All told this week, the S&P gained 2.6%, the Nadsaq rose 2.7%, and the Dow Jones added 2.4%.
The story of the major indices is similar in almost every way. All the indices have performed extremely well since the Christmas holiday, with solid strength enabling them to rise through resistance, creating the support needed to continue higher after pullbacks. Each of the indices has pushed through their 8, 20, and 50-day moving averages, but are all under similar pressure from their 100-day moving averages.
We will look at each index on a 1-year chart and 3-month chart. The 1-year chart will enable us to see why support (dotted lines) and resistance (solid lines) are placed at those levels, and the 3-month chart will let us see a clearer picture of where the indices truly stand.
The S&P’s 8-day moving average (red line) has served as a great level of support, with the index rebounding almost every time it encountered it. The times the S&P fell below the 8-day, it was saved by support around 2,620. In almost every case where the 8-day intersected with support/resistance levels, it gave the S&P a substantial boost. The S&P was able to break through resistance at 2,700, but immediately stalled when encountering its 100-day moving average (blue line). Hopefully, the 2,700 level that has now become support will give the index the strength needed to push through the 100-day. If the S&P can push through, the more ominous picture is the 200-day moving average (green line) converging with resistance at 2,740. Should the S&P fall from its current level, it has gained enough support levels to have a decent chance of rebounding quickly.
The Nasdaq has tested the 7,200 level of resistance a couple of times in recent weeks, but the 8-day moving average (red line) came through for support. The Nasdaq turned the 7,200 level into support this week, which will likely help to push the index higher. The Nasdaq looked as if it would turn resistance around 7,250 into support but was stopped in its tracks by the 100-day moving average (green line). If the Nasdaq can break through here, it has a reasonable amount of room to run before encountering strong resistance at 7,425 and the dreaded 200-day moving average (yellow line).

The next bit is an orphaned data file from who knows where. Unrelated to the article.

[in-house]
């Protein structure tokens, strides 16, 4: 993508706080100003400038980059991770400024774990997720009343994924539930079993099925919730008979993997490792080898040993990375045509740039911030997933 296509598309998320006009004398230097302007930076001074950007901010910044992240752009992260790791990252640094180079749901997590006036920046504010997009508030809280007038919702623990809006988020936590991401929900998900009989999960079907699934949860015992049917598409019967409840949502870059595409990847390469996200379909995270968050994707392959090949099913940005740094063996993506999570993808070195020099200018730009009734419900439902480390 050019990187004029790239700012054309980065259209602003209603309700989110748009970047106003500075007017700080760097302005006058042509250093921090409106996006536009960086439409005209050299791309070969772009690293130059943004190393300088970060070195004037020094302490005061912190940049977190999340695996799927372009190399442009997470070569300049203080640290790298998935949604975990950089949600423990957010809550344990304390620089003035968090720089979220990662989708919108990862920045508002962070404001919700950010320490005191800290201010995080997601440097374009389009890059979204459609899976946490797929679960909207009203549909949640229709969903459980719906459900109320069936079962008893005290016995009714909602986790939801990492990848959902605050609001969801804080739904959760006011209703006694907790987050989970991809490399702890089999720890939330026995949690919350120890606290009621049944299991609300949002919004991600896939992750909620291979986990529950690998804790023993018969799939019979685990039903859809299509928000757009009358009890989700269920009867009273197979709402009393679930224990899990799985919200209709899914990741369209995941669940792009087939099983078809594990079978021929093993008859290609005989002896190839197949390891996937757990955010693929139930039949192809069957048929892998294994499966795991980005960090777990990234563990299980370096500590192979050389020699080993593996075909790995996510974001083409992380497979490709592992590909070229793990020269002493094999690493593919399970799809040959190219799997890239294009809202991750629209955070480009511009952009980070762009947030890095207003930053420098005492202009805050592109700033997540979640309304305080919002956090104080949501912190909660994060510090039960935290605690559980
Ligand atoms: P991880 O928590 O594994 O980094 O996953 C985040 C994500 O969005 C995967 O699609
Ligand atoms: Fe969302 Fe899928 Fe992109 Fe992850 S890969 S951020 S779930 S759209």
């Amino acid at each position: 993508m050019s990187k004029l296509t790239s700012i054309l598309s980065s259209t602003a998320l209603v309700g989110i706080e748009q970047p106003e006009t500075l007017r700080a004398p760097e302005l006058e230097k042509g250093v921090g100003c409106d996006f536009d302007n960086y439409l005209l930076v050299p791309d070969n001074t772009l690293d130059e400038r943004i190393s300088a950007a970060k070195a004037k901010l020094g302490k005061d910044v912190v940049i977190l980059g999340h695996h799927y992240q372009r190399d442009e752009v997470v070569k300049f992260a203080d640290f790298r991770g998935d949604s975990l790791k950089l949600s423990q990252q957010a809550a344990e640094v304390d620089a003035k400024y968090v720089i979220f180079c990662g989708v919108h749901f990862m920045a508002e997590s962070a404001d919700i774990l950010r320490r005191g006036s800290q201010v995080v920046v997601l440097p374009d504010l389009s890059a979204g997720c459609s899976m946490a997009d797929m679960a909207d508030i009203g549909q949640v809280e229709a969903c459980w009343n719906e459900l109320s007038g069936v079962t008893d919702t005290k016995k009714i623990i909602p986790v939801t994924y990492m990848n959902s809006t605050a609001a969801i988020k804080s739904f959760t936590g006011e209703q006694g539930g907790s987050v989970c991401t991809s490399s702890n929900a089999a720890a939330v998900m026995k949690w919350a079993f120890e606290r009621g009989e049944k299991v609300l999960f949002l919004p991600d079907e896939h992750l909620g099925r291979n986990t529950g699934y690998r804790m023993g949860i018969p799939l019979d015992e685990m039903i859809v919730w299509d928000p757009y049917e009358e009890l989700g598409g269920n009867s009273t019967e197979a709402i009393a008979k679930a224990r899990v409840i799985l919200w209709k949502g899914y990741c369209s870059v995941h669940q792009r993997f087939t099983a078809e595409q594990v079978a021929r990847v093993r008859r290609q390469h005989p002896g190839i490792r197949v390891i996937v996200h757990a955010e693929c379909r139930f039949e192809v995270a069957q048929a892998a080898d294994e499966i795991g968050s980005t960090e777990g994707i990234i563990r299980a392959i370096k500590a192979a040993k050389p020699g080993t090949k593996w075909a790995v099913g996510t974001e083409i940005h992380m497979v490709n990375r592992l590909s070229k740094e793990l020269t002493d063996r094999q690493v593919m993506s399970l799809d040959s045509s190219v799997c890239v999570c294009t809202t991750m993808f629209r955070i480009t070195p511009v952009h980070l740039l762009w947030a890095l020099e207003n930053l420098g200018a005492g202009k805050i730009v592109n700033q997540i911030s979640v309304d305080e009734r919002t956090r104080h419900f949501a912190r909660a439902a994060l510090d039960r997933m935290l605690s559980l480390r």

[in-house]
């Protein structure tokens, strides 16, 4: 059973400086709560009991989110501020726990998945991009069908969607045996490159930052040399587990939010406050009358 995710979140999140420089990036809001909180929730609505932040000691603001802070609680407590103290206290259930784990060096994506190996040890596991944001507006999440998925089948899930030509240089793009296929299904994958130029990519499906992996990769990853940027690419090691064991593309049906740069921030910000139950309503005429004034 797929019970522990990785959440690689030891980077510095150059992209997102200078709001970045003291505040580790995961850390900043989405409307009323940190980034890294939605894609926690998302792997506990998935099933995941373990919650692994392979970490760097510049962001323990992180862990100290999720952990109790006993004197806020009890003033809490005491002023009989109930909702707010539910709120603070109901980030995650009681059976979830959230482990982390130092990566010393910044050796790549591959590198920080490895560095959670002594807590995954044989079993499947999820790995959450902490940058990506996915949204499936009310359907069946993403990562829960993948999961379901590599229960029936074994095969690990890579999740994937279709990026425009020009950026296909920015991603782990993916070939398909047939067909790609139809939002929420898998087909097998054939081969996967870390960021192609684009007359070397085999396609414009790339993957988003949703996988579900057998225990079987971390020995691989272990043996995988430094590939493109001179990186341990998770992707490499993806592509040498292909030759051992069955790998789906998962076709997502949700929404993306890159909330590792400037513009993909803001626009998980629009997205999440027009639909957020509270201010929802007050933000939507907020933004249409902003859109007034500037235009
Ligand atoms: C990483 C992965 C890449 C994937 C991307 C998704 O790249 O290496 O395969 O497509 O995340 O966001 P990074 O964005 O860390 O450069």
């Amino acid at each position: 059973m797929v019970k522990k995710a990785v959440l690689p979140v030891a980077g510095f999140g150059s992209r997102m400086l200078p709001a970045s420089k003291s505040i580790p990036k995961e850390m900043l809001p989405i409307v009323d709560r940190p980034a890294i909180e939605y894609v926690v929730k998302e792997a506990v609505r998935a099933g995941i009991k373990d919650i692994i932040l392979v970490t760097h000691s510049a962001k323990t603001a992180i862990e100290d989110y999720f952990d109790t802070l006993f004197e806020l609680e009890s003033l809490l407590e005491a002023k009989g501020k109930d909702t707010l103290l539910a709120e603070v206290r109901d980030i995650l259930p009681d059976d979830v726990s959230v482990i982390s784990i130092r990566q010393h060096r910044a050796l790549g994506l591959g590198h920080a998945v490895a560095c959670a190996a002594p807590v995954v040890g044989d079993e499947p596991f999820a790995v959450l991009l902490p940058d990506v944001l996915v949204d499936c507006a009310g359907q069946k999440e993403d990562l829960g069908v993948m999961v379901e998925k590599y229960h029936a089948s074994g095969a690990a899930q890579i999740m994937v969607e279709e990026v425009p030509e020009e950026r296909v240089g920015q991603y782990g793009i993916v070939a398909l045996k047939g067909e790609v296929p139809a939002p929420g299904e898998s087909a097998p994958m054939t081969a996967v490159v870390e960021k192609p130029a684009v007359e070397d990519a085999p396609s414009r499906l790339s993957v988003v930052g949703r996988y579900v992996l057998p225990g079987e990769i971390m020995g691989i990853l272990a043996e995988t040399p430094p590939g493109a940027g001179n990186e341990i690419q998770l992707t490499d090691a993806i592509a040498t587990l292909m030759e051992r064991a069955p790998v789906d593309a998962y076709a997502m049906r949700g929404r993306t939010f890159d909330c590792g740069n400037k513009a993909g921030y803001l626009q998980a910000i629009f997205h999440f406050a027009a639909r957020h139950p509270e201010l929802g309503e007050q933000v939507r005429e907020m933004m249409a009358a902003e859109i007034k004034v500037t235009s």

Dow Jones Industrial Average
Hopefully for the Dow, the 8-day moving average (red line), which has been great support for the index, can continue to push the Dow higher as it converges with support at 24,800. The Dow is the index under the heaviest pressure as its 100-day (blue line) and 200-day (green line) moving averages are both converging near resistance at 25,000. The Dow will need all the strength and support it can get, as the 25,000 will be a big barrier for the index to overcome.
The Russell only has a couple of strong levels of technical support but does have support in its 8-day (red line) and 20-day (blue line) moving averages. Since the index performed so poorly in recent months, it is just starting to encounter the heavier levels of technical resistance that other indices have already been dealing with for the past couple of weeks. If the Russell can break through the resistance just below 1,520, where the 100-day moving average (green line) is closing in, it may have a difficult time as resistance becomes thick between its current price and 1,600.